How does Via differ from the private jitneys operating in Hudson County? Like the jitneys, the vans will transport numerous people at once; unlike them, they will be available on demand, and the stops will not be pre-fixed; each van’s course will be determined by proprietary software based on passengers’ needs at the time of scheduling.
Glass painting in West Africa has roots in a lower-tech era. Yet its modern resonances are undeniable. When done properly, a glass painting is seen through a thin, shiny transparent layer. It’s not unlike the way we modern viewers apprehend most of the images we encounter: through the backlit flat-panel screens of laptops and phones.
An existential crisis requires an aesthetic response more forceful than the creeping unease present in many modern gallery shows. In a moment as fraught as the one we inhabit, we shouldn’t be put off by a firm guiding hand or even a wagging finger.
“The buzzard up there is the real estate developers,” Olsen explains. “And the skeletons, they died from neglect and the quality (of life). The cemetery is full of all the things we’ve lost, like the buses, the supermarket. We’re in a desert, and the flames are … the neighborhood is burning.”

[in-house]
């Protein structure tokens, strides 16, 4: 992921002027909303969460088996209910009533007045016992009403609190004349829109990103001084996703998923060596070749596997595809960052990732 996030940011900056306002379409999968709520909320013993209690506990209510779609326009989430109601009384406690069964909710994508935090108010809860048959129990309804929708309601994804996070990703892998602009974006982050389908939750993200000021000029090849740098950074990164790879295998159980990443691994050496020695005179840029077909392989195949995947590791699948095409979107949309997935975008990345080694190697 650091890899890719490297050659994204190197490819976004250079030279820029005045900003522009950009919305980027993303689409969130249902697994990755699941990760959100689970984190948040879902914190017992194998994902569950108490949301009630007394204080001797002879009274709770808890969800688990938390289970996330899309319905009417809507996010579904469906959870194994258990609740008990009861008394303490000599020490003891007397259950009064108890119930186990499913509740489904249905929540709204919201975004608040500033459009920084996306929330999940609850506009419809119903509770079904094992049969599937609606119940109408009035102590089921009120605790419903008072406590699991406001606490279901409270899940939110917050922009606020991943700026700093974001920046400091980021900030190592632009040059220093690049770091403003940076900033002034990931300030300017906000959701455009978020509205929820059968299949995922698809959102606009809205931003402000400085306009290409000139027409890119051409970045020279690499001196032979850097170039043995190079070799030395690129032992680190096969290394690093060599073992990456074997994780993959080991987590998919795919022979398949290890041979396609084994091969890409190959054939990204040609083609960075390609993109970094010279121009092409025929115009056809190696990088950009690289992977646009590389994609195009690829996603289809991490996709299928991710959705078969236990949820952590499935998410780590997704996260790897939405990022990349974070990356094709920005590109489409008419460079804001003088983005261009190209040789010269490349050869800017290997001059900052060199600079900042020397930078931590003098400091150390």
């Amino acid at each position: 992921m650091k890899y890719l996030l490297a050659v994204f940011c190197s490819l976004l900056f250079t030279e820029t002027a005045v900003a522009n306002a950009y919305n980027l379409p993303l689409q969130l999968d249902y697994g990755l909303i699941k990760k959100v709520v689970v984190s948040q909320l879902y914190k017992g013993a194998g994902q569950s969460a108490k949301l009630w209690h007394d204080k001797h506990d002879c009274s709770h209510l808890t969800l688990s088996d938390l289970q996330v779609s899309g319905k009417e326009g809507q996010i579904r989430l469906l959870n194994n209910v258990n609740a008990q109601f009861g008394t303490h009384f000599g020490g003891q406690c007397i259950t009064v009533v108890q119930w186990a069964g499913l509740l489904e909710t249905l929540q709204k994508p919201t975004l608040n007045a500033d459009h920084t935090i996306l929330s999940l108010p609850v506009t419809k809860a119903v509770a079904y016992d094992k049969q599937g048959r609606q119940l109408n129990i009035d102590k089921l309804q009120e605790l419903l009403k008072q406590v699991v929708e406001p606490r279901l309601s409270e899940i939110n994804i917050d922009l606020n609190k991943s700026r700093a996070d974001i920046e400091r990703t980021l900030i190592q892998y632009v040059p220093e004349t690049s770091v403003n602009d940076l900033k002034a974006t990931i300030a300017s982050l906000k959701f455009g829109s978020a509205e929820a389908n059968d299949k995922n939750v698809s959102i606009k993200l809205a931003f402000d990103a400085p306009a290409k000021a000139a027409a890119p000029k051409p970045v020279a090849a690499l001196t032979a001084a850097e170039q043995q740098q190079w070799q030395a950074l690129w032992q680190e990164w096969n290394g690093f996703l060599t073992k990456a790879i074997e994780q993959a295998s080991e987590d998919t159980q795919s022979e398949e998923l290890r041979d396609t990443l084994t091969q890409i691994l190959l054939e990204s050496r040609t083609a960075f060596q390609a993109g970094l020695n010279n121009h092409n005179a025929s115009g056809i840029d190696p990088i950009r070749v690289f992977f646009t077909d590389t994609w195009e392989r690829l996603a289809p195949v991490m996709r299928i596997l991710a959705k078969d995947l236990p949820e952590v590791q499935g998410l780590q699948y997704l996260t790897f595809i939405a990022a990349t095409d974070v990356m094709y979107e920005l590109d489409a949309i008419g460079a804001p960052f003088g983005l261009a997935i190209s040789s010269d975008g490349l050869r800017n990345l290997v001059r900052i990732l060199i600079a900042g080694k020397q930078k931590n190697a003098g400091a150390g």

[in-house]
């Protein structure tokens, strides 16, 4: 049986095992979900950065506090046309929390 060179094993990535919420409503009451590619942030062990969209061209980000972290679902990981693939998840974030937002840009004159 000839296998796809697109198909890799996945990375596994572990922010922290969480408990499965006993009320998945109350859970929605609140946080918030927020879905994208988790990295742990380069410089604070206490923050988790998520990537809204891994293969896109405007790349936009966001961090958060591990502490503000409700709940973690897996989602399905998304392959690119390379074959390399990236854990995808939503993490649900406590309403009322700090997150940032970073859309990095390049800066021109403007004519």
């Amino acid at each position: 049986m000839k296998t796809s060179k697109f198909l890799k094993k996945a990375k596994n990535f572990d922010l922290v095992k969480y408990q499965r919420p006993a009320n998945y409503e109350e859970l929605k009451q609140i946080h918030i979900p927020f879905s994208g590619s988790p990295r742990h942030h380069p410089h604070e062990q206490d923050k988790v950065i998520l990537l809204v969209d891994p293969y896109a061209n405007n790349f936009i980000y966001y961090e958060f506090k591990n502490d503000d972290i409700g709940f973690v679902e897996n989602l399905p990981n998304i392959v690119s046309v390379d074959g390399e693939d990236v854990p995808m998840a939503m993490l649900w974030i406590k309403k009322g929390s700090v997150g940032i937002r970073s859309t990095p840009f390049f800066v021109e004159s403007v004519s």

A really good local show ought to be a match between the pieces on display, the gallery space, and the neighborhood in which the gallery is located. When you exit the art space and return to the street, the show shouldn’t stop. It should keep right on speaking to you about everything you see.
Hudson County is a place defined by spectacular views. Nothing impedes our apprehension of Midtown Manhattan—there it is, right across the river, monumental and breathtaking. Seen from the top of the Palisade, our own tall buildings and tidy downtown neighborhoods are pretty impressive, too.
Two decades ago, no artist would have depicted Jersey City like this. Hudson County was resistant to glamorization. Instead, artists who engaged with the town— photographers Ed Fausty and Shandor Hassan, for instance—favored a stark realist approach so keenly and meticulously observed that it attained the alien quality of dystopic science fiction.
The Jersey City Municipal Open Space, Recreation, and Historic Property Preservation Fund will disburse $3 million to 15 projects throughout Jersey City.
From the beginning, Reservoir 3 had good bones (if an unpoetic name). It’s enclosed by 20-foot-tall Egyptian Revival stone walls and features Romanesque Revival style pump stations. The historic setting has attracted birds ranging from swans to great blue herons to peregrine falcons who now call the six-acre manmade lake inside the property home. It was the space’s very beauty and potential that, in 2005, led a group of local residents to form the Jersey City Reservoir Preservation Alliance to protect it.
In November, the city held a ceremonial ribbon-cutting for the latest addition to the Jackson Square campus: a new four-story building that will front MLK Drive and Kearney Avenue and will accommodate the newly created Division of Affordable Housing, other municipal offices not yet specified, a public meeting space, and a parking deck that will be opened to residents during non-business hours.